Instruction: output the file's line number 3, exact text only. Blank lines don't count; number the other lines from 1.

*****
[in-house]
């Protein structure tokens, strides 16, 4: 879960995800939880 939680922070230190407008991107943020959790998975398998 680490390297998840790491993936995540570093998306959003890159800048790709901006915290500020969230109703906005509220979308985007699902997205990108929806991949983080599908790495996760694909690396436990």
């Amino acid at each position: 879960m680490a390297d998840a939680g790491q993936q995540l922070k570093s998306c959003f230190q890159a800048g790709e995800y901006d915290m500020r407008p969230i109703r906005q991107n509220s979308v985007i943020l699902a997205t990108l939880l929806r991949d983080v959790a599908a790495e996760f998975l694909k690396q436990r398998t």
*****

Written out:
């Amino acid at each position: 879960m680490a390297d998840a939680g790491q993936q995540l922070k570093s998306c959003f230190q890159a800048g790709e995800y901006d915290m500020r407008p969230i109703r906005q991107n509220s979308v985007i943020l699902a997205t990108l939880l929806r991949d983080v959790a599908a790495e996760f998975l694909k690396q436990r398998t």